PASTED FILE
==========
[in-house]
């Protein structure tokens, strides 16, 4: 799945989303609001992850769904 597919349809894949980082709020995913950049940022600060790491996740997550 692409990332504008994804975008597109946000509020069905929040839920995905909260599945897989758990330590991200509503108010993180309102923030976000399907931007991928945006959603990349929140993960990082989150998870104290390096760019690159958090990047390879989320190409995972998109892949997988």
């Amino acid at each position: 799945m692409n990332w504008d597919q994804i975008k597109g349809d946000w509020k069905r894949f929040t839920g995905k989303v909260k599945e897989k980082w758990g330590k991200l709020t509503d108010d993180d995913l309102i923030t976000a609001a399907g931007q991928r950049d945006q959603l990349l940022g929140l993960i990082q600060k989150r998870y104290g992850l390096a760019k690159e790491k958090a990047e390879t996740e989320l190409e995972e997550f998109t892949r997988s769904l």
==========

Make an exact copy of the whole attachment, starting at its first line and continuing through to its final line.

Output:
[in-house]
């Protein structure tokens, strides 16, 4: 799945989303609001992850769904 597919349809894949980082709020995913950049940022600060790491996740997550 692409990332504008994804975008597109946000509020069905929040839920995905909260599945897989758990330590991200509503108010993180309102923030976000399907931007991928945006959603990349929140993960990082989150998870104290390096760019690159958090990047390879989320190409995972998109892949997988």
């Amino acid at each position: 799945m692409n990332w504008d597919q994804i975008k597109g349809d946000w509020k069905r894949f929040t839920g995905k989303v909260k599945e897989k980082w758990g330590k991200l709020t509503d108010d993180d995913l309102i923030t976000a609001a399907g931007q991928r950049d945006q959603l990349l940022g929140l993960i990082q600060k989150r998870y104290g992850l390096a760019k690159e790491k958090a990047e390879t996740e989320l190409e995972e997550f998109t892949r997988s769904l």